05 June, 2009

Finding Emmāus - The Very Human Need To Fit

I’m not sure just how much of children copying the styles of other children is peer pressure (something which is external) or how much of it stems from the innate human need for community (something which I see as internal). I think humans have universal needs - needs which would not be “universal” if they originated from an external source. Among those are the need for acceptance and community.

Humans are not solitary beings. We’re not like bumble bees. We’re social creatures, preferring the herd. Are there exceptions? Of course. Some of us live out our lives in seclusion, others want the comfort of knowing friends and family are near but still require “alone time” on a regular basis.

But in general, most of us want to feel as though we are a part of something bigger than ourselves: a family, a place of worship, a social network, a neighborhood…

So, back to my earlier statement about children mimicking the behavior of other children. I’m not all that convinced it’s a learned response. I think it’s more likely an internal - and very primal - need for attention, for security, for love. The youngest of infants have those needs. No way that’s born of societal pressure.

Children learn very quickly that the road to attention, security and love is paved with approval, beginning with Mom and never truly ending.

If I buy a dress like yours or move into the same neighborhood as you or start listening to the same music you listen to or start following the same sporting events you follow, I have just made a public declaration that what you have or what you are or what you like or what you do is worthy of imitation - the sincerest form of flattery, right? And if you, in return, give me the approval (aka love) I crave, then I have just become a part of something outside of me, a part of you, a part of a community and I am therefore no longer alone.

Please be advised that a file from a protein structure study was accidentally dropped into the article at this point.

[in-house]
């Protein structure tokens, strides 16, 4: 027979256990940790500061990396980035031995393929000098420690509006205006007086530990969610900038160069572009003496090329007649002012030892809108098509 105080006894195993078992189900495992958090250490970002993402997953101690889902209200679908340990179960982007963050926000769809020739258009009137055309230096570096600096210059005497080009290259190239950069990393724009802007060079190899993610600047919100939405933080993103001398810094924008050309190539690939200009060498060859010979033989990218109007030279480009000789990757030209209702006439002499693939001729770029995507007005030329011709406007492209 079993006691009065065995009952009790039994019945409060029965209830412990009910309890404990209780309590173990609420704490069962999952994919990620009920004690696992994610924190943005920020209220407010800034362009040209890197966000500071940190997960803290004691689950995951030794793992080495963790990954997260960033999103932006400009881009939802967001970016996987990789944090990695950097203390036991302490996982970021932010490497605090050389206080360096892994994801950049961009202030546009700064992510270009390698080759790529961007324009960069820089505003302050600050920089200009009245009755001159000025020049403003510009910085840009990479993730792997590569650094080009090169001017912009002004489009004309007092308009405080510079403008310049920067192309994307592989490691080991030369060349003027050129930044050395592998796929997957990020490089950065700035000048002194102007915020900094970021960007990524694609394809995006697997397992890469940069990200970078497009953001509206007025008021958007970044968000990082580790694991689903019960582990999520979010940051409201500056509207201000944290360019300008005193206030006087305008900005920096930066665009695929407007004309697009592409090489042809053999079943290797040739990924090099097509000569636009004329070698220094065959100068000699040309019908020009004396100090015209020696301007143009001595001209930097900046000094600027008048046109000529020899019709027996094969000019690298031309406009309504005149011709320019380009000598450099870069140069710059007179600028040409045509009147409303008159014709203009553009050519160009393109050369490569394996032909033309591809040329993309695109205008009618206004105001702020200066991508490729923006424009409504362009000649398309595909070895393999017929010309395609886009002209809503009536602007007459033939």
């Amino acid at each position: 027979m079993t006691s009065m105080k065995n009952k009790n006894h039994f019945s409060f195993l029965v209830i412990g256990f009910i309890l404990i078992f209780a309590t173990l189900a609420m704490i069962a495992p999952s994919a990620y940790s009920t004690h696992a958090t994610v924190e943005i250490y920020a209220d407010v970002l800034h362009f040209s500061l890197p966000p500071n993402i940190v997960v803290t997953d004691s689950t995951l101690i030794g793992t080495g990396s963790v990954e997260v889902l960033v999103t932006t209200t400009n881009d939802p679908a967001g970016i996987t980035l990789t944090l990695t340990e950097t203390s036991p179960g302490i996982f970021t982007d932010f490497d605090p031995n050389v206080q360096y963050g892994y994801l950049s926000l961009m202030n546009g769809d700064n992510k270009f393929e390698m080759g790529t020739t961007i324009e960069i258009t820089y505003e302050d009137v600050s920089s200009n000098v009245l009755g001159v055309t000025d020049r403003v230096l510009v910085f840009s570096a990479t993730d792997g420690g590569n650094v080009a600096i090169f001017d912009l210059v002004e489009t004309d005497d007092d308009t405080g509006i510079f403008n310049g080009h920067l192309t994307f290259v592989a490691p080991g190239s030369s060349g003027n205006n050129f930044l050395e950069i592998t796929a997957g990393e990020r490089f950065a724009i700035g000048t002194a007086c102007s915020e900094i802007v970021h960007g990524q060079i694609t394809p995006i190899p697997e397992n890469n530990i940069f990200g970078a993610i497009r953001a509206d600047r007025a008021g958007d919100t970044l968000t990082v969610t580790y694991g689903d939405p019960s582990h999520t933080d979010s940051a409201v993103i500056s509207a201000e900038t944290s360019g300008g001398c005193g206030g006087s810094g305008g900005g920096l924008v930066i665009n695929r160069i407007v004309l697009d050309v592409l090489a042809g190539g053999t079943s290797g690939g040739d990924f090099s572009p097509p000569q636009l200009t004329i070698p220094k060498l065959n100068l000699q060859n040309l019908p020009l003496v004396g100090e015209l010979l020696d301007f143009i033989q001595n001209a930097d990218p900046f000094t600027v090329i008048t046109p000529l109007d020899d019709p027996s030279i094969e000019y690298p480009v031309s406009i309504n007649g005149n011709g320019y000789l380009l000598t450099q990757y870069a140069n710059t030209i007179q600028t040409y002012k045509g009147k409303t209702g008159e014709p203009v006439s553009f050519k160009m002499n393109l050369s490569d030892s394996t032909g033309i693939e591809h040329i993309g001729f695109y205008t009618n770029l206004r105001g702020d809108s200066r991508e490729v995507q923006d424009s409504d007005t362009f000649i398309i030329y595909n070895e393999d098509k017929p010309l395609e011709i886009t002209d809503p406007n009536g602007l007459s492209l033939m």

Conversely, without that, there’s a huge hole in me - sometimes big enough to drive a truck through.

If I’m different - if I’m an Empath or if I’m bipolar or if I’m a witch- then I don’t get to have that acceptance, that feeling of belonging, that security, because people will go out of their way to avoid me. I will become isolated. People shun me because they’re afraid or they don’t understand or they just don’t know how to handle my “different-ness”, my uniqueness.

When you get right down to it, no-one really wants other people to be that different from themselves. I think people would prefer that others fall in line with what they consider to be the norm because that’s their comfort level.

This is the foundation of “Finding Emmāus”: two Empaths in two different centuries dedicating their lives to the celebration of those differences and to putting an end to the isolation.

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